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Page last updated at 12:42 GMT, Saturday, 22 August 2009 13:42 UK

Afghan polling 'marked by fraud'

An Afghan worker of the election commission office unloads ballot boxes from a truck to be counted at the counting centre in Kandahar province
Election officials have said ballot counting is over

A leading group of election observers say there was widespread voting fraud and intimidation during Thursday's presidential election in Afghanistan.

Stuffed ballot boxes, illiterate voters being told who to vote for and biased officials were cited by Afghanistan's Free and Fair Election Foundation.

However EU monitors said that despite widespread intimidation and violence, the vote was generally good and fair.

There have been rival claims of victory but no winner has been announced.

The chief EU observer said it was still early days in assessing the election.

The Free and Fair Election Foundation's provisional report also details accounts of multiple voting, under-age voting and election officials being ejected from polling stations by representatives of candidates.

COUNTING THE VOTES
Counting began after polls closed at 1700 local time on Thursday
Votes counted by hand at each of the 6,200 polling stations
Polling stations are required to post their results immediately, to prevent fraud
Candidates' representatives are also given immediate access to results
The counting appeared to be completed by Friday lunchtime, with official returns due over the weekend

The group said militants had sliced a finger off two voters in southern Kandahar province.

"Our observers saw two voters whose fingers, with the ink [a fraud prevention measure], was cut off in Kandahar. This was on election day," the foundation's chairman Nader Nadery was quoted as saying.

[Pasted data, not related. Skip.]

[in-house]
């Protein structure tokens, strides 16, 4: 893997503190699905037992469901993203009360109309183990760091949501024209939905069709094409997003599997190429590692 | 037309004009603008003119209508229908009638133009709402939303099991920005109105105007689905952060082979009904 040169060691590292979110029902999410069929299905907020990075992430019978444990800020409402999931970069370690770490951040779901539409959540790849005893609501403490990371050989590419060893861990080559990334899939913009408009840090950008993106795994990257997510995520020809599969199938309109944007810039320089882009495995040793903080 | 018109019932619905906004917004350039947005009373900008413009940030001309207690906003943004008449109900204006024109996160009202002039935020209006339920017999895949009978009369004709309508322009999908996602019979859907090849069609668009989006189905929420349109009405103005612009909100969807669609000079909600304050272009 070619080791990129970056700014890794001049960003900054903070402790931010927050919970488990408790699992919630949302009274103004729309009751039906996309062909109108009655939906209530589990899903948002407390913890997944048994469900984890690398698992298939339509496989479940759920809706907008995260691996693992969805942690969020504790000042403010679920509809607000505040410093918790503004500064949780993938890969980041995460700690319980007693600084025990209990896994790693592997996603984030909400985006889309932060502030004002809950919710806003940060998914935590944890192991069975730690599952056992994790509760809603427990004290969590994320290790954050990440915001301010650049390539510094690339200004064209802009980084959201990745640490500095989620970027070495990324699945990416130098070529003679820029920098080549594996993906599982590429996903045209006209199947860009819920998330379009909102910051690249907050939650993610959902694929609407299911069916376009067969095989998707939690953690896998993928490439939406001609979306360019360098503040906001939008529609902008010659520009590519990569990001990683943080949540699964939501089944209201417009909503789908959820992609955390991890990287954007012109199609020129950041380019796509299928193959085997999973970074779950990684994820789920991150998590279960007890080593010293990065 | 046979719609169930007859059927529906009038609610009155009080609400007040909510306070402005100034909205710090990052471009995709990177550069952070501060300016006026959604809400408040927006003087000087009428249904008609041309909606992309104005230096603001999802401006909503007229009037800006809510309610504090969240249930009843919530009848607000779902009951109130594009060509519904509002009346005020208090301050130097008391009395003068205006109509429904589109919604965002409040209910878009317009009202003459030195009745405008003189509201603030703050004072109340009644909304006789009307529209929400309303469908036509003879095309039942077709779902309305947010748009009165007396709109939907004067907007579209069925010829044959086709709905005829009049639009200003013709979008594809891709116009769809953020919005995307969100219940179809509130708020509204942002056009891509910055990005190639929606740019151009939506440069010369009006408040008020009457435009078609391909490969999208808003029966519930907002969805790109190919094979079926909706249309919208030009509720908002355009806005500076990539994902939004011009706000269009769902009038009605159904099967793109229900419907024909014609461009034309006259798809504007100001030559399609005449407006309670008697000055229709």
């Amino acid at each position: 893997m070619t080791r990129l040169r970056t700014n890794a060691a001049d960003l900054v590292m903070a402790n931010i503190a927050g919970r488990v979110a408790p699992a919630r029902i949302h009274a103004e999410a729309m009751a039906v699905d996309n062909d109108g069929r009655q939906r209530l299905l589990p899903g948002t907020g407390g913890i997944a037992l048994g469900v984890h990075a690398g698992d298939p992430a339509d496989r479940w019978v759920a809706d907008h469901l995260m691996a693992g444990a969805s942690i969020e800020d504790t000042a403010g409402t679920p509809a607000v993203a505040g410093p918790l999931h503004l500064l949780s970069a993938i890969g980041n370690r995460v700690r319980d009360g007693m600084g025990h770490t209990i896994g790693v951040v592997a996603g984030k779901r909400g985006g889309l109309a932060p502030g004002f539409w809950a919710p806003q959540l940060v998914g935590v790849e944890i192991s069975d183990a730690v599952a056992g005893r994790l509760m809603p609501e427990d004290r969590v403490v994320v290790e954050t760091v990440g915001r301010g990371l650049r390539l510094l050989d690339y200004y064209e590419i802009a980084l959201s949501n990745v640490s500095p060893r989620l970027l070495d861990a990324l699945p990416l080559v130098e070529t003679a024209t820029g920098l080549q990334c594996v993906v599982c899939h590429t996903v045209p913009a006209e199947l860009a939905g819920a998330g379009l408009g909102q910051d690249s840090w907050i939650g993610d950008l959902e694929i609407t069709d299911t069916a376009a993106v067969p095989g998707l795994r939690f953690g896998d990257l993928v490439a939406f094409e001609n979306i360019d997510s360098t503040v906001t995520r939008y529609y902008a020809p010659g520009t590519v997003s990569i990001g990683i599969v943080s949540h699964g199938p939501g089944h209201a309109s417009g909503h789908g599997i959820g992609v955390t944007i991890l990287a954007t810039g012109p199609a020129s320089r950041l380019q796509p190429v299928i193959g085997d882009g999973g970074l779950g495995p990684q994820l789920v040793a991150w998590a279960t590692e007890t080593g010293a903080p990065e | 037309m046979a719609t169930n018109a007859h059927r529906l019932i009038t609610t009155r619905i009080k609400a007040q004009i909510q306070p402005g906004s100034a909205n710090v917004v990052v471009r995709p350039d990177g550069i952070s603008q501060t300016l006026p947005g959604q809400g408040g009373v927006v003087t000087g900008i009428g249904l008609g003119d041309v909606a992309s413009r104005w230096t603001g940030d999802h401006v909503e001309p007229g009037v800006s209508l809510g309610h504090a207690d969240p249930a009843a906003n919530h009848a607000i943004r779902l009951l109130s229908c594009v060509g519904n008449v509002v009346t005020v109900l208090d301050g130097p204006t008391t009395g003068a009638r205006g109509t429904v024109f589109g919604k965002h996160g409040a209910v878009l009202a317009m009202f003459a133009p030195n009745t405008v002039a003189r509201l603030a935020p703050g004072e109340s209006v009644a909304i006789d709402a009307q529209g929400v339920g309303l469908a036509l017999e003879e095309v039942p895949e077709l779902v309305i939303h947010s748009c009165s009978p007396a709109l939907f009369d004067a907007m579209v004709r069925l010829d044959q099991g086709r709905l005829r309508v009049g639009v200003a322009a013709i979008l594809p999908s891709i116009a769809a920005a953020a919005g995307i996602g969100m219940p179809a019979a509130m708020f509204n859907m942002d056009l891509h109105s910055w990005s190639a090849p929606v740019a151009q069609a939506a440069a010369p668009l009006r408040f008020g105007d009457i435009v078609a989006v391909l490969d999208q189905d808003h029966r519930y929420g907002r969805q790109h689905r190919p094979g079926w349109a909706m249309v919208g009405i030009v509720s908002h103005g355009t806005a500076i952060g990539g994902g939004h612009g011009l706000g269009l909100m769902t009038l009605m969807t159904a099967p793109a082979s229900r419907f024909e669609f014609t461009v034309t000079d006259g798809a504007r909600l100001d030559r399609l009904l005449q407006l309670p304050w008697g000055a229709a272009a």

Threats of violence against voters came from local powerbrokers, the Taliban and rival political camps according to the foundation, which sent about 7,000 observers around the country.

Election officials have estimated turnout at between 40 and 50% which, if confirmed, would be well down on the 70% who voted in the first presidential election, in 2004.

Thursday's voting passed off relatively peacefully amid threats of Taliban attacks. The EU election observer mission said the election was well organised and was a victory for the Afghan people.

As official returns are collated, the leading contenders have said they will not incite street protests if they lose.

EU chief observer Philippe Morillion says " a lot of complaints" are being considered

The incumbent Hamid Karzai and his main rival Abdullah Abdullah gave the assurance to the US special envoy to the region, Richard Holbrooke.

Both men have claimed victory.

Pre-election opinion polls suggested Hamid Karzai was leading the field of candidates but might face a run-off with Mr Abdullah.

Partial, preliminary results are expected on Tuesday and final results are due to be released in September.

If neither candidate wins an outright majority of 50%, then the vote goes to a second round in October.

One of the other 31 contenders and the deputy speaker of the lower house of parliament, Mirwais Yassini, told the BBC he believes both main camps practised widespread electoral fraud.

He has lodged 31 complaints with Afghanistan's Independent Election Commission (IEC).



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